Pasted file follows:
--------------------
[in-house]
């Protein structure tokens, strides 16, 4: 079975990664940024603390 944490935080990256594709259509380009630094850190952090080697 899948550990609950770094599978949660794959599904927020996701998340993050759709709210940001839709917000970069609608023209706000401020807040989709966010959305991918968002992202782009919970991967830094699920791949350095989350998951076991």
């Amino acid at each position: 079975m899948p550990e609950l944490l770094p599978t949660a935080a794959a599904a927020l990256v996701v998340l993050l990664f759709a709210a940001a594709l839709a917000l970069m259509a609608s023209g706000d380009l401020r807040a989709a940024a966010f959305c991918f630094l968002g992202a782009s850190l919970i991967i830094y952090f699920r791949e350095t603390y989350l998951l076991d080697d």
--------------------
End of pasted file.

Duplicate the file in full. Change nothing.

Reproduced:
[in-house]
């Protein structure tokens, strides 16, 4: 079975990664940024603390 944490935080990256594709259509380009630094850190952090080697 899948550990609950770094599978949660794959599904927020996701998340993050759709709210940001839709917000970069609608023209706000401020807040989709966010959305991918968002992202782009919970991967830094699920791949350095989350998951076991």
């Amino acid at each position: 079975m899948p550990e609950l944490l770094p599978t949660a935080a794959a599904a927020l990256v996701v998340l993050l990664f759709a709210a940001a594709l839709a917000l970069m259509a609608s023209g706000d380009l401020r807040a989709a940024a966010f959305c991918f630094l968002g992202a782009s850190l919970i991967i830094y952090f699920r791949e350095t603390y989350l998951l076991d080697d």